According to lead researcher Dr Andrew Przybylski, it seems that how well a player does is more to important to maintaining a happy mood than the level of violence shown. "We focused on the motives of people who play electronic games and found players have a psychological need to come out on top when playing," said Dr Przybylski. "If players feel thwarted by the controls or the design of the game, they can wind up feeling aggressive". It isn’t what you’re playing it’s how you’re playing it after all "you can get very angry playing a card game."

Acceptance of video game violence is already starting to become more common as parents understand the rating systems and the population at large become more familiar with video games as a whole. Eventually, it is highly likely that concerns about violent games will fade away. After all in the fifties society feared rock music and any collapse of an eighties society was pinned on video nasties.  When these forms of entertainment gained wider acceptance video games became the big bad wolf, so once understood it makes perfect sense that parents will then have to blame something new for teenager’s disaffection. At least in this fear filled future, video game publishers won't be able to pass mediocre games into clueless parents under the pretence that it is the safe option for their children.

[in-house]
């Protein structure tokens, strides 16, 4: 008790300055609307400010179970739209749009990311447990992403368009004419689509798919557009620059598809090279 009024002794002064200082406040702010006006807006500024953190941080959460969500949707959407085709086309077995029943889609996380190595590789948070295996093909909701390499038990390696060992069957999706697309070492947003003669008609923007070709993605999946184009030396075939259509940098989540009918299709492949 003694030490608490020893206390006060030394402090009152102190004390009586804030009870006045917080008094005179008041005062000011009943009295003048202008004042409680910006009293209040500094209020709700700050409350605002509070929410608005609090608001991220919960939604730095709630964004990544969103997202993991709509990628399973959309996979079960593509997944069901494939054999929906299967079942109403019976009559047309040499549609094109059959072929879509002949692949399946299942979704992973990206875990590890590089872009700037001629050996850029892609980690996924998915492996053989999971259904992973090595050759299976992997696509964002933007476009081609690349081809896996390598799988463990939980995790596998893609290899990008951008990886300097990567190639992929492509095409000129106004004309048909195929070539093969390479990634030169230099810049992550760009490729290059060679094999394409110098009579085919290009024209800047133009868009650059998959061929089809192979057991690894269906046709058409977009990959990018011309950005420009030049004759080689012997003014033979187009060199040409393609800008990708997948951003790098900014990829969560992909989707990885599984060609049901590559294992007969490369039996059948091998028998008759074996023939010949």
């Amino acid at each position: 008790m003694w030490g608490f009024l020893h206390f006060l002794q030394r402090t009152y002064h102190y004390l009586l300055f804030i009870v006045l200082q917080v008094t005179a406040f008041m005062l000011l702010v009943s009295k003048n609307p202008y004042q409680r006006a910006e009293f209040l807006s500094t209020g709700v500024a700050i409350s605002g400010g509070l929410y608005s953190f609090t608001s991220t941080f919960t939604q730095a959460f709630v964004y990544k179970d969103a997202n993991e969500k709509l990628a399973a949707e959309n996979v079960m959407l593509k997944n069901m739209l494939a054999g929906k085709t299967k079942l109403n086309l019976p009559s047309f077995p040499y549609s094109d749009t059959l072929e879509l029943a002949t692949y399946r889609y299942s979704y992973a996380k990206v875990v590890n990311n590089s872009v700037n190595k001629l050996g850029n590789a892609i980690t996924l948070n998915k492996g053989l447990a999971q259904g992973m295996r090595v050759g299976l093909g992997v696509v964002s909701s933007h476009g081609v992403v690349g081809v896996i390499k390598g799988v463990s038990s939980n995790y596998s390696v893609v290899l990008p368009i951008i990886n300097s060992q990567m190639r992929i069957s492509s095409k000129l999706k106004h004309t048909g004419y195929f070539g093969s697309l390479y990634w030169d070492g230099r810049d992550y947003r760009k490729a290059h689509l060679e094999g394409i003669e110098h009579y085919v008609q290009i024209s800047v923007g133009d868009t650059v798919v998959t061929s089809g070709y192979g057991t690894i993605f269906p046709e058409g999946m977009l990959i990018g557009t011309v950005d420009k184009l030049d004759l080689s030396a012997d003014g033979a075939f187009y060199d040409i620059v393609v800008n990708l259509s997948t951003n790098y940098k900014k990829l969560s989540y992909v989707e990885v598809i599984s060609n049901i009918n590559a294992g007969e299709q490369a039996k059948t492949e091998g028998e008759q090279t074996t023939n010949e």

Where did I get this game from?

The beauty of being part of a community is sharing the wealth. If you have a game you no longer want, or a duplicate item, there will always be someone who you can trade it with. I traded ‘Clay Fighter’ with another blogger some time ago, but have only got round to playing it. I really want missing much, and with ‘Super Street Fighter II’ on my shelf, I very much doubt ‘Clay Fighter’ will be taken out of the box again anytime soon.